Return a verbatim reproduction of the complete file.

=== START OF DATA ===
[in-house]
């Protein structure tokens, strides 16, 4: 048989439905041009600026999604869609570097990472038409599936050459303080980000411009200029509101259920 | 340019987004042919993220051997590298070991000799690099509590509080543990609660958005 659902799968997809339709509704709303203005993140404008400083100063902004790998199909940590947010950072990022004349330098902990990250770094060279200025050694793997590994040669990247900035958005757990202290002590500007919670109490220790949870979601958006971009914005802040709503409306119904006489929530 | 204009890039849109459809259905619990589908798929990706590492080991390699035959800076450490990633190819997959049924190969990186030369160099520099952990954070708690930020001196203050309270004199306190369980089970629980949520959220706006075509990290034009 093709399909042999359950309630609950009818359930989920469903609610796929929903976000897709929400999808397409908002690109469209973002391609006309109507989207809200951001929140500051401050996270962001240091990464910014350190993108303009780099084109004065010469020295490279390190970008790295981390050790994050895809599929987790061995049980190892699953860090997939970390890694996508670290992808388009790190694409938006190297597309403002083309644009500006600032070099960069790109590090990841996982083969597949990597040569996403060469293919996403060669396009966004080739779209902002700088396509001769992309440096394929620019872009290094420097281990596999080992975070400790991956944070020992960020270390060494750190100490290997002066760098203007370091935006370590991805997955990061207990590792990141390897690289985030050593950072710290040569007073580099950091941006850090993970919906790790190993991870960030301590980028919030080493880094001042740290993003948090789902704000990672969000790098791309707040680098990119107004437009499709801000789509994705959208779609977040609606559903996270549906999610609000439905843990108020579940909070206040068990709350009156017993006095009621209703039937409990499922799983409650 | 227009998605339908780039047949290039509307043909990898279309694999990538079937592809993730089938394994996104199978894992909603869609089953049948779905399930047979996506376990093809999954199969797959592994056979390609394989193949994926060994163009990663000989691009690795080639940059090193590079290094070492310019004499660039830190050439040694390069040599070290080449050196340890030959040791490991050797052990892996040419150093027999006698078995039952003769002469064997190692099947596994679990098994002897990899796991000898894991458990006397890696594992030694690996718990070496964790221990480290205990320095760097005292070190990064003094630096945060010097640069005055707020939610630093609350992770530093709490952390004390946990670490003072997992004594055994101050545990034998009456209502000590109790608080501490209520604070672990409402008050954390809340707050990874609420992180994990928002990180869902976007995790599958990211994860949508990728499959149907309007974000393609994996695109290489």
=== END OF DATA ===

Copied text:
[in-house]
């Protein structure tokens, strides 16, 4: 048989439905041009600026999604869609570097990472038409599936050459303080980000411009200029509101259920 | 340019987004042919993220051997590298070991000799690099509590509080543990609660958005 659902799968997809339709509704709303203005993140404008400083100063902004790998199909940590947010950072990022004349330098902990990250770094060279200025050694793997590994040669990247900035958005757990202290002590500007919670109490220790949870979601958006971009914005802040709503409306119904006489929530 | 204009890039849109459809259905619990589908798929990706590492080991390699035959800076450490990633190819997959049924190969990186030369160099520099952990954070708690930020001196203050309270004199306190369980089970629980949520959220706006075509990290034009 093709399909042999359950309630609950009818359930989920469903609610796929929903976000897709929400999808397409908002690109469209973002391609006309109507989207809200951001929140500051401050996270962001240091990464910014350190993108303009780099084109004065010469020295490279390190970008790295981390050790994050895809599929987790061995049980190892699953860090997939970390890694996508670290992808388009790190694409938006190297597309403002083309644009500006600032070099960069790109590090990841996982083969597949990597040569996403060469293919996403060669396009966004080739779209902002700088396509001769992309440096394929620019872009290094420097281990596999080992975070400790991956944070020992960020270390060494750190100490290997002066760098203007370091935006370590991805997955990061207990590792990141390897690289985030050593950072710290040569007073580099950091941006850090993970919906790790190993991870960030301590980028919030080493880094001042740290993003948090789902704000990672969000790098791309707040680098990119107004437009499709801000789509994705959208779609977040609606559903996270549906999610609000439905843990108020579940909070206040068990709350009156017993006095009621209703039937409990499922799983409650 | 227009998605339908780039047949290039509307043909990898279309694999990538079937592809993730089938394994996104199978894992909603869609089953049948779905399930047979996506376990093809999954199969797959592994056979390609394989193949994926060994163009990663000989691009690795080639940059090193590079290094070492310019004499660039830190050439040694390069040599070290080449050196340890030959040791490991050797052990892996040419150093027999006698078995039952003769002469064997190692099947596994679990098994002897990899796991000898894991458990006397890696594992030694690996718990070496964790221990480290205990320095760097005292070190990064003094630096945060010097640069005055707020939610630093609350992770530093709490952390004390946990670490003072997992004594055994101050545990034998009456209502000590109790608080501490209520604070672990409402008050954390809340707050990874609420992180994990928002990180869902976007995790599958990211994860949508990728499959149907309007974000393609994996695109290489």